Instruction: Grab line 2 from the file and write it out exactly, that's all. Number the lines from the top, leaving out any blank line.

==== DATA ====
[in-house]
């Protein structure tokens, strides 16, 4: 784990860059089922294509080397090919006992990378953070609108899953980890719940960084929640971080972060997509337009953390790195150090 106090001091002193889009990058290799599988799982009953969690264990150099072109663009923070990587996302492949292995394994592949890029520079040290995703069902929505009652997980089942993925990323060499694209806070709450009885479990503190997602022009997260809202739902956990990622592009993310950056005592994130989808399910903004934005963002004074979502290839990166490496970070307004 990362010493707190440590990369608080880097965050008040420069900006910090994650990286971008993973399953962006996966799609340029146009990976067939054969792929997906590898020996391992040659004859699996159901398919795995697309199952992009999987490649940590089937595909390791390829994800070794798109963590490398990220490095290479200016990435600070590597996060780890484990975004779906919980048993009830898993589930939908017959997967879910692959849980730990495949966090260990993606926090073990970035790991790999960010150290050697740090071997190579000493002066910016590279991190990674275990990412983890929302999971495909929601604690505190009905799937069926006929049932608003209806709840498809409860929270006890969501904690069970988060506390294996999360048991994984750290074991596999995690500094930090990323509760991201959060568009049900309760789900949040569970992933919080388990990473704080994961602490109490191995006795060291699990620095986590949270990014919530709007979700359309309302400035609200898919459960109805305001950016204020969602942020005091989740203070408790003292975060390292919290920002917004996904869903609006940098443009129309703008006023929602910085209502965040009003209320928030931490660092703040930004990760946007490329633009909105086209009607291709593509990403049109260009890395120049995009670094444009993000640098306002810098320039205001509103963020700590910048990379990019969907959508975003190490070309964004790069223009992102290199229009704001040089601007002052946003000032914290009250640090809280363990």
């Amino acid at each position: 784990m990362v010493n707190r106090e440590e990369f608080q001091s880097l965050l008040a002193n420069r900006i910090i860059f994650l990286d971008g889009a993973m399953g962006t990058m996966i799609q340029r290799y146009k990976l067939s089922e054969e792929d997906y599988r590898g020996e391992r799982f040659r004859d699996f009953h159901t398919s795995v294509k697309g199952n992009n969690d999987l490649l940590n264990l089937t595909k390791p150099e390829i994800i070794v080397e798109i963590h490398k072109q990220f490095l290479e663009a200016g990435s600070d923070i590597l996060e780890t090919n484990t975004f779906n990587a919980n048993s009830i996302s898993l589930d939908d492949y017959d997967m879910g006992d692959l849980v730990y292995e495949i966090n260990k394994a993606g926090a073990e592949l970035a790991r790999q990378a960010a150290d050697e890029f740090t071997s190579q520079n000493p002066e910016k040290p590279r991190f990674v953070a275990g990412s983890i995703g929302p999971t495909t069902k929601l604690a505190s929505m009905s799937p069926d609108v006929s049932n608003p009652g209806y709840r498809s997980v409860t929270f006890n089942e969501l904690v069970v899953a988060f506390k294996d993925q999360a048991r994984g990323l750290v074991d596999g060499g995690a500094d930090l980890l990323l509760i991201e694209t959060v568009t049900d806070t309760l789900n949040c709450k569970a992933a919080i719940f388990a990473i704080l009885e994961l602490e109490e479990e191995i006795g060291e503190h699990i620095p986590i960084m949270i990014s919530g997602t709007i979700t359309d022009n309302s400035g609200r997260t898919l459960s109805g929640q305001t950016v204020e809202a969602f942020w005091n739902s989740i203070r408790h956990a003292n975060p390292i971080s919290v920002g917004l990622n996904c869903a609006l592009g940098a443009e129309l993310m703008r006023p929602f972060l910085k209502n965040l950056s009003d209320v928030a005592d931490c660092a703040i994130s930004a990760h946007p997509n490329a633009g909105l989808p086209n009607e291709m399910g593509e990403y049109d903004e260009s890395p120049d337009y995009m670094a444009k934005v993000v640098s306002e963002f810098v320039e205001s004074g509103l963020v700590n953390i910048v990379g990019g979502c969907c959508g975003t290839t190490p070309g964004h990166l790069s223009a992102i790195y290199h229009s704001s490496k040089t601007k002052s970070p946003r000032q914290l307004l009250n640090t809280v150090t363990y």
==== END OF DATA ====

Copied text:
């Protein structure tokens, strides 16, 4: 784990860059089922294509080397090919006992990378953070609108899953980890719940960084929640971080972060997509337009953390790195150090 106090001091002193889009990058290799599988799982009953969690264990150099072109663009923070990587996302492949292995394994592949890029520079040290995703069902929505009652997980089942993925990323060499694209806070709450009885479990503190997602022009997260809202739902956990990622592009993310950056005592994130989808399910903004934005963002004074979502290839990166490496970070307004 990362010493707190440590990369608080880097965050008040420069900006910090994650990286971008993973399953962006996966799609340029146009990976067939054969792929997906590898020996391992040659004859699996159901398919795995697309199952992009999987490649940590089937595909390791390829994800070794798109963590490398990220490095290479200016990435600070590597996060780890484990975004779906919980048993009830898993589930939908017959997967879910692959849980730990495949966090260990993606926090073990970035790991790999960010150290050697740090071997190579000493002066910016590279991190990674275990990412983890929302999971495909929601604690505190009905799937069926006929049932608003209806709840498809409860929270006890969501904690069970988060506390294996999360048991994984750290074991596999995690500094930090990323509760991201959060568009049900309760789900949040569970992933919080388990990473704080994961602490109490191995006795060291699990620095986590949270990014919530709007979700359309309302400035609200898919459960109805305001950016204020969602942020005091989740203070408790003292975060390292919290920002917004996904869903609006940098443009129309703008006023929602910085209502965040009003209320928030931490660092703040930004990760946007490329633009909105086209009607291709593509990403049109260009890395120049995009670094444009993000640098306002810098320039205001509103963020700590910048990379990019969907959508975003190490070309964004790069223009992102290199229009704001040089601007002052946003000032914290009250640090809280363990």